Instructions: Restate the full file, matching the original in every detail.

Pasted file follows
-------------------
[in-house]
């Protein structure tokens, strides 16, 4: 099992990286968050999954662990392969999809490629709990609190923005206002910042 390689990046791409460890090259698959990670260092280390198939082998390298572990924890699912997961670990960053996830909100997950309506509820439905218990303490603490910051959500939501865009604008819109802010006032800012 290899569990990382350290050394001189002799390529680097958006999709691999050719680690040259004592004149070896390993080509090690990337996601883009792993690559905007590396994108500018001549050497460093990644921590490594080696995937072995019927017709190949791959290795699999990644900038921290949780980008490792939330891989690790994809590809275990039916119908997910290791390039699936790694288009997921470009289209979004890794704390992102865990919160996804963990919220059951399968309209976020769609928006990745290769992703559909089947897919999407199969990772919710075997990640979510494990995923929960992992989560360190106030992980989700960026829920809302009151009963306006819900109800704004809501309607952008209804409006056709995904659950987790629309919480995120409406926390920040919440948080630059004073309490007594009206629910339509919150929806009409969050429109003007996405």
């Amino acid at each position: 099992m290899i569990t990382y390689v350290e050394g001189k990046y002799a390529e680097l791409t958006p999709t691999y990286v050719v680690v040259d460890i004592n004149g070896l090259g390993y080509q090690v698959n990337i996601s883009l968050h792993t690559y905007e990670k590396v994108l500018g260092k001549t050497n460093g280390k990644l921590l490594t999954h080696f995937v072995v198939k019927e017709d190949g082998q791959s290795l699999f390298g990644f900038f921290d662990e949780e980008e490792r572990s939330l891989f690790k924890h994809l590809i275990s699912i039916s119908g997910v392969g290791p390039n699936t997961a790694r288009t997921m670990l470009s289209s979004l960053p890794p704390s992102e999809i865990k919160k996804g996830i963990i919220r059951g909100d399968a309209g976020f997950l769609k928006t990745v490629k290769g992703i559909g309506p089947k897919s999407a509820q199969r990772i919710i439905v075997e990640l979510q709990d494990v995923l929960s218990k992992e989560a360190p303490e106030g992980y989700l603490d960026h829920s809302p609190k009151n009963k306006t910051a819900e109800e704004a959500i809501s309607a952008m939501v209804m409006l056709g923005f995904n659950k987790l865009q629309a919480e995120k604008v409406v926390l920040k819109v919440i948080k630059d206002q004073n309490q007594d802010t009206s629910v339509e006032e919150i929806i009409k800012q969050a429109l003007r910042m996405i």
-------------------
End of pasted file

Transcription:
[in-house]
């Protein structure tokens, strides 16, 4: 099992990286968050999954662990392969999809490629709990609190923005206002910042 390689990046791409460890090259698959990670260092280390198939082998390298572990924890699912997961670990960053996830909100997950309506509820439905218990303490603490910051959500939501865009604008819109802010006032800012 290899569990990382350290050394001189002799390529680097958006999709691999050719680690040259004592004149070896390993080509090690990337996601883009792993690559905007590396994108500018001549050497460093990644921590490594080696995937072995019927017709190949791959290795699999990644900038921290949780980008490792939330891989690790994809590809275990039916119908997910290791390039699936790694288009997921470009289209979004890794704390992102865990919160996804963990919220059951399968309209976020769609928006990745290769992703559909089947897919999407199969990772919710075997990640979510494990995923929960992992989560360190106030992980989700960026829920809302009151009963306006819900109800704004809501309607952008209804409006056709995904659950987790629309919480995120409406926390920040919440948080630059004073309490007594009206629910339509919150929806009409969050429109003007996405």
């Amino acid at each position: 099992m290899i569990t990382y390689v350290e050394g001189k990046y002799a390529e680097l791409t958006p999709t691999y990286v050719v680690v040259d460890i004592n004149g070896l090259g390993y080509q090690v698959n990337i996601s883009l968050h792993t690559y905007e990670k590396v994108l500018g260092k001549t050497n460093g280390k990644l921590l490594t999954h080696f995937v072995v198939k019927e017709d190949g082998q791959s290795l699999f390298g990644f900038f921290d662990e949780e980008e490792r572990s939330l891989f690790k924890h994809l590809i275990s699912i039916s119908g997910v392969g290791p390039n699936t997961a790694r288009t997921m670990l470009s289209s979004l960053p890794p704390s992102e999809i865990k919160k996804g996830i963990i919220r059951g909100d399968a309209g976020f997950l769609k928006t990745v490629k290769g992703i559909g309506p089947k897919s999407a509820q199969r990772i919710i439905v075997e990640l979510q709990d494990v995923l929960s218990k992992e989560a360190p303490e106030g992980y989700l603490d960026h829920s809302p609190k009151n009963k306006t910051a819900e109800e704004a959500i809501s309607a952008m939501v209804m409006l056709g923005f995904n659950k987790l865009q629309a919480e995120k604008v409406v926390l920040k819109v919440i948080k630059d206002q004073n309490q007594d802010t009206s629910v339509e006032e919150i929806i009409k800012q969050a429109l003007r910042m996405i």